How Do Insurance Companies Control the Utilization of Medications?
I recently received the following questions from a trusted colleague who was preparing a talk about insurance company techniques to control costs. I thought it would be helpful to highlight these points below:
How do medical plans modify utilization of particular medications?
Insurance companies use a panel of experts (physicians, pharmacists, nurses) usually called a pharmacy and therapeutics (P&T) committee to make determinations about what medications will be on formulary.
This group will meet regularly to discuss the safety and efficacy of different medications for different clinical situations. Pricing decisions are typically not made by this group but if multiple medications are similarly effective, and one is much more cost effective those two medications may end up in different tiers or one may end up requiring a prior authorization (PA). It could also be the case that two medications are effective, but their cost is high and they both require a PA.
What is the place/position of prior authorizations (PAs) in a pharma company's or medical device strategies?
My cynical answer is that they modify the utilization of medications by forcing doctors to jump through too many hoops to comfortably prescribe the medication.
From an optometry specific perspective I suspect that the hoop of prior authorizations are enough not only prevent successful fulfillment of the prescribed medication, but they are actually what over time will prevent the medication from being prescribed in the first place. I don't blame the insurance company for this, they are simply modifying our behavior.
Let me propose the following scenario:
You prescribe a medication for a patient who has dry eye and that medication is completely appropriate based on your clinical judgment. You are busy seeing patients but e-prescribe has made the process of sending medications much more seamless so that doesn’t take long, perhaps 1 minute of your time.
Then you are on to the next patient and about 30 minutes later you get a fax from the pharmacy stating that the medication you prescribed requires a prior authorization (PA), AND you need to visit a website or call a 1800 number to provide additional information. When you do this they are typically looking for the following specific information:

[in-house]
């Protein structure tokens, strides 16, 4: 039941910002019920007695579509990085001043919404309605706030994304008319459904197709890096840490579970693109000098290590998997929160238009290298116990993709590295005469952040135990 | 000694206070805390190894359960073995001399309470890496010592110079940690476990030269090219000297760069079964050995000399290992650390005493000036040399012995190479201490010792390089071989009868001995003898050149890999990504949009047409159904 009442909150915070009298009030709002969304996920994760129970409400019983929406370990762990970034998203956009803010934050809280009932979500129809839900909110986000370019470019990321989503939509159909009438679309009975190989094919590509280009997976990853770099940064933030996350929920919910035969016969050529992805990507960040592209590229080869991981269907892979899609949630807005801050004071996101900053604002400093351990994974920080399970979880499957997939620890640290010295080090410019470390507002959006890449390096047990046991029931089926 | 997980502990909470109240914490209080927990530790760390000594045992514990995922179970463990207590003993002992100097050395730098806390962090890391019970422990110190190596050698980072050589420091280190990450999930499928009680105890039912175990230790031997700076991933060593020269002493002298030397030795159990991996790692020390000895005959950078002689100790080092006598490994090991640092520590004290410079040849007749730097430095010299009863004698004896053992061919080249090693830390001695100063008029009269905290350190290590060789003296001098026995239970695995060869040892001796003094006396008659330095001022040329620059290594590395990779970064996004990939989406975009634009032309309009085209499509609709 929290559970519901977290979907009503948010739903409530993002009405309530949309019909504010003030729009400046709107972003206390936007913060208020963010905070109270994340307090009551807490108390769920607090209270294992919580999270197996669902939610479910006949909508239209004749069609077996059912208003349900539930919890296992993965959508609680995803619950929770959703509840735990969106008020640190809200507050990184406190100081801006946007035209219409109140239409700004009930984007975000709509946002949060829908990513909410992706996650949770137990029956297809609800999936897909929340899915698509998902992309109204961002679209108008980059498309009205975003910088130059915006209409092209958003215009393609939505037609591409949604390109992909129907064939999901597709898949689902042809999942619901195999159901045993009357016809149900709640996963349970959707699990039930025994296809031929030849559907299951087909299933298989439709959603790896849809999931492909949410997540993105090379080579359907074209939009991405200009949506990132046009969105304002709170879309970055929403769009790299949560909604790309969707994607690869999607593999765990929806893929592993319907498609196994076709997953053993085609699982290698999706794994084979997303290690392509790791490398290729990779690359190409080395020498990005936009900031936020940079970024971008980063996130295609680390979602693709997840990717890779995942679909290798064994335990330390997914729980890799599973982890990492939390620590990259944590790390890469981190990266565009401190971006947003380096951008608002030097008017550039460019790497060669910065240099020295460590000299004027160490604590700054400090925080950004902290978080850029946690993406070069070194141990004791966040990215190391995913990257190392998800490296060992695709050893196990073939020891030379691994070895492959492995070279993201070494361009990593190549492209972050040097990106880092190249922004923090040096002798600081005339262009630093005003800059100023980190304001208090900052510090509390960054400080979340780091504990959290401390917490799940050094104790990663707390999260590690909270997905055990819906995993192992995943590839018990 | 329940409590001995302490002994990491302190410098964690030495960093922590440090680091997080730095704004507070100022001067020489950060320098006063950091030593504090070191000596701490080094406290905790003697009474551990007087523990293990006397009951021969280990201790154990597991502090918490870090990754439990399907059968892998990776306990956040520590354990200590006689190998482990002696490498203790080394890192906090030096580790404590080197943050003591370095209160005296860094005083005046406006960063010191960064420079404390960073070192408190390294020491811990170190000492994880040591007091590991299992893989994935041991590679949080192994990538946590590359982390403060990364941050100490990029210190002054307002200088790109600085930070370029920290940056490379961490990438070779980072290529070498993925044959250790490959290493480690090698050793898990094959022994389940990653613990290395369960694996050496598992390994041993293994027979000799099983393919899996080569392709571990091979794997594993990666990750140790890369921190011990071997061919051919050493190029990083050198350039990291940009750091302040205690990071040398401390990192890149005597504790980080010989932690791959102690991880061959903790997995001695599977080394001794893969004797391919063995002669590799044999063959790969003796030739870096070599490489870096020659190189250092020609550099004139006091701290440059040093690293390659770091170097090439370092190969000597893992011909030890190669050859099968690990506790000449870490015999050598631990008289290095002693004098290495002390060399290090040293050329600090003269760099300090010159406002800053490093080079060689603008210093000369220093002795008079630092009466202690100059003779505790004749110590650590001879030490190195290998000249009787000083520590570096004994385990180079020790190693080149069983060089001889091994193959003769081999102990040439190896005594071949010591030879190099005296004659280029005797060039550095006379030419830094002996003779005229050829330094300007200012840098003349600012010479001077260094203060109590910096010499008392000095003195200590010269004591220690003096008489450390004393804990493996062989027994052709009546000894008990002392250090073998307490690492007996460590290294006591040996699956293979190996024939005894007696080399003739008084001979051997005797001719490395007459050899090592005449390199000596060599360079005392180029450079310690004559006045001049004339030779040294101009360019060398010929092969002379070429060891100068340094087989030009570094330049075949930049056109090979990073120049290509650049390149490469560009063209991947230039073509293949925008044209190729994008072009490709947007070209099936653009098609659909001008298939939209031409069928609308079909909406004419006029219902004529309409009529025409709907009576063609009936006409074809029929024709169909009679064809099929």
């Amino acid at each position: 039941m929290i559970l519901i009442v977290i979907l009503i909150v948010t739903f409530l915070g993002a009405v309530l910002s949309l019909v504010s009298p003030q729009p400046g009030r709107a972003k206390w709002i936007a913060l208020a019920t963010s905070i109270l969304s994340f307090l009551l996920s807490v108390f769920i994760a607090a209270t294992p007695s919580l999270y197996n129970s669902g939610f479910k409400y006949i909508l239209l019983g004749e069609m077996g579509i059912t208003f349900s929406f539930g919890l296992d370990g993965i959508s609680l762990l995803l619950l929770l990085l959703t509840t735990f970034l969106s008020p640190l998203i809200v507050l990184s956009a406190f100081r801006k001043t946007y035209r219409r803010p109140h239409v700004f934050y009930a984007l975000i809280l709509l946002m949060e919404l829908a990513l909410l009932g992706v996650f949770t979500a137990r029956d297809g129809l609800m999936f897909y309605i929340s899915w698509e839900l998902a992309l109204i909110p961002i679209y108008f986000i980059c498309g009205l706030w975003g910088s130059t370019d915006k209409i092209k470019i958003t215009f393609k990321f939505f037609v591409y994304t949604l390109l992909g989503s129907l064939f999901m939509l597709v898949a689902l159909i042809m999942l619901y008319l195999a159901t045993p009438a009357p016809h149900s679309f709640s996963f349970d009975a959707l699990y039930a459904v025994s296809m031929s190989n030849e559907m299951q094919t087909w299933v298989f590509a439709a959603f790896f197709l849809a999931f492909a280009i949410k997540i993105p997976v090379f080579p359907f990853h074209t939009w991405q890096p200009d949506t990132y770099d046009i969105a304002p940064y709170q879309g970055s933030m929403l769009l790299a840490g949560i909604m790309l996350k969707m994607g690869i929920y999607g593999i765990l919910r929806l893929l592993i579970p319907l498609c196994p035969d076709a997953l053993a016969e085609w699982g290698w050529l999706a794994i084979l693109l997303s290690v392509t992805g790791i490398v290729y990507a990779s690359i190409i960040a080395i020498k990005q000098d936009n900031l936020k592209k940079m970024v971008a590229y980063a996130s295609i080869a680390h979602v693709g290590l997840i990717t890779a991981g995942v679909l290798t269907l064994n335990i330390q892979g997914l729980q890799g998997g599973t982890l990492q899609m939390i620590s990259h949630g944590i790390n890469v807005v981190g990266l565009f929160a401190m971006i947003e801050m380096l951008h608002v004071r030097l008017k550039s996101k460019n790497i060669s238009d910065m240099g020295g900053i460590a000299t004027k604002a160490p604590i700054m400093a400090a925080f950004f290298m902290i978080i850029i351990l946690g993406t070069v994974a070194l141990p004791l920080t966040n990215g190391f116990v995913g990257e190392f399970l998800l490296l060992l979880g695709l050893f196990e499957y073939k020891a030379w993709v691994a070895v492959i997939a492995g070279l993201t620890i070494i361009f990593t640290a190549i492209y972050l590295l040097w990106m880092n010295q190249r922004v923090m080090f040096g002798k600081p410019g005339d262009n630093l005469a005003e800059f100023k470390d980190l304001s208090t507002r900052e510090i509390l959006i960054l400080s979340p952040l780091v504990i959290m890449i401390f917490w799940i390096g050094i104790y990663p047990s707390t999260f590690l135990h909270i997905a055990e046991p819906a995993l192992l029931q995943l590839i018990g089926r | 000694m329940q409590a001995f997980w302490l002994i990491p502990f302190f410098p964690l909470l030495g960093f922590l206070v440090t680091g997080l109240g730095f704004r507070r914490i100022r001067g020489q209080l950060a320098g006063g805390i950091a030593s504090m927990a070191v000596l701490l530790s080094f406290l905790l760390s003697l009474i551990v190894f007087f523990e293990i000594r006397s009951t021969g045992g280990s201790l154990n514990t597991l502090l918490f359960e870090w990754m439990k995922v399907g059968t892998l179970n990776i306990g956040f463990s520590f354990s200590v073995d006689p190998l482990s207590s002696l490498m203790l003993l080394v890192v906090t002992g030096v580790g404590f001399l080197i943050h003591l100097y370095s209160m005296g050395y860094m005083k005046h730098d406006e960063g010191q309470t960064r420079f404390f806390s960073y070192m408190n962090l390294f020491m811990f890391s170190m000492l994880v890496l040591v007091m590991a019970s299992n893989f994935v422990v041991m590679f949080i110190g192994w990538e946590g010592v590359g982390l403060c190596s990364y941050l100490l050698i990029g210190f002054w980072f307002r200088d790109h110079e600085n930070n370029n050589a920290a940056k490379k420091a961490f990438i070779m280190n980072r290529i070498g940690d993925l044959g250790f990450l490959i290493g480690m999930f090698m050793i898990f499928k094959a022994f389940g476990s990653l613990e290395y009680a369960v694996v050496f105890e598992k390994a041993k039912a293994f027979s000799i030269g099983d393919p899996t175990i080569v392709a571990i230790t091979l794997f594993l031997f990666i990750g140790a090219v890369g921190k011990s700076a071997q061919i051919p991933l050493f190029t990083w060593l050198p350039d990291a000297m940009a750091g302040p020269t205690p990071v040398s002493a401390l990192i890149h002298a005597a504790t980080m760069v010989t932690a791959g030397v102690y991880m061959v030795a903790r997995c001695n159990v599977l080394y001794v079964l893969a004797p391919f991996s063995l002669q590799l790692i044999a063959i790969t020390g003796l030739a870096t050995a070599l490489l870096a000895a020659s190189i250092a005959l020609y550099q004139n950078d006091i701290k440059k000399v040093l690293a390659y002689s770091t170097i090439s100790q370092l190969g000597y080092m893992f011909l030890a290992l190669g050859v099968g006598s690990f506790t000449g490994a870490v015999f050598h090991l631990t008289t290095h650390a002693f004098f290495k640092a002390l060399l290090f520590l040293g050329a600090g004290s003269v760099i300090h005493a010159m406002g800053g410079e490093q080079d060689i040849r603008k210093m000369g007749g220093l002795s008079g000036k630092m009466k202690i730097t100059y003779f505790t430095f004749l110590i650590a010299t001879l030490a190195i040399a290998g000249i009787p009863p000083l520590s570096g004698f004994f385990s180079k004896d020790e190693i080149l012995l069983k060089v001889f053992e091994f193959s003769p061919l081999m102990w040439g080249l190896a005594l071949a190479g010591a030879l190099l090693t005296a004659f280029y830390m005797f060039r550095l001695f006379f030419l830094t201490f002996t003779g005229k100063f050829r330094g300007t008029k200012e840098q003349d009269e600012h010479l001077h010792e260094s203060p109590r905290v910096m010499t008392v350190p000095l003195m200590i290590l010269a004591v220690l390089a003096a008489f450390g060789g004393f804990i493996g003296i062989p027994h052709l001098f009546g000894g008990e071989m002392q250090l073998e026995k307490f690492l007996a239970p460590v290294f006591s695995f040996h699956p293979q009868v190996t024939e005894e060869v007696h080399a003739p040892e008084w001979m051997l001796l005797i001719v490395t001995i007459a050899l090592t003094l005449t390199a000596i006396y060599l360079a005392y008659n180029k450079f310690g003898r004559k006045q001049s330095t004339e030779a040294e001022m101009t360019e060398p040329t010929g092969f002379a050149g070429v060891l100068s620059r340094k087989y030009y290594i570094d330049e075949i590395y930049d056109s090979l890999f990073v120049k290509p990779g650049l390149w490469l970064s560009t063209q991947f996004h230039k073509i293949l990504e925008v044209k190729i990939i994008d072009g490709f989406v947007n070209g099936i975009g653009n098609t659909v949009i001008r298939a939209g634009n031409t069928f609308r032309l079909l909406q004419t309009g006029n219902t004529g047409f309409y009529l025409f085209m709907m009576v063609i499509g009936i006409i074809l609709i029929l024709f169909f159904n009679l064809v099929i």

Has this medication worked for the patient in the past
What is the diagnosis?
What testing have you done to support the diagnosis?
What other treatments have been tried and failed?
If you don’t write many prescriptions (like the vast majority of ODs – a topic for another time) and you don’t have a mechanism in place with your staff to handle these PAs you may try to fumble through them, but if you don’t know what information the insurance company is looking for, this process can be challenging and time consuming.
However, if you do know what they want it can take about 1 minute of staff time.
Over time, I suspect that this controls utilization for many doctors because when they think of prescribing that specific medication, they are immediately hit with the gut reaction of a painful PA process, so they will look for other treatments or simply not address the condition.
These mechanisms control cost directly, by preventing unnecessary prescriptions from being filled but also, I suspect, indirectly by deterring the prescription in the first place.
What can doctors do to minimize claims denials?
My advice is to:
Designate a staff member to handle PAs.
Understand the diagnosis codes and clinical testing that support the prescription of the medications you are prescribing.
Know the step therapy (like artificial tears that have not helped the patient) that the insurance companies like you to try prior to writing for a chronic medication.
Have a great week~ Chris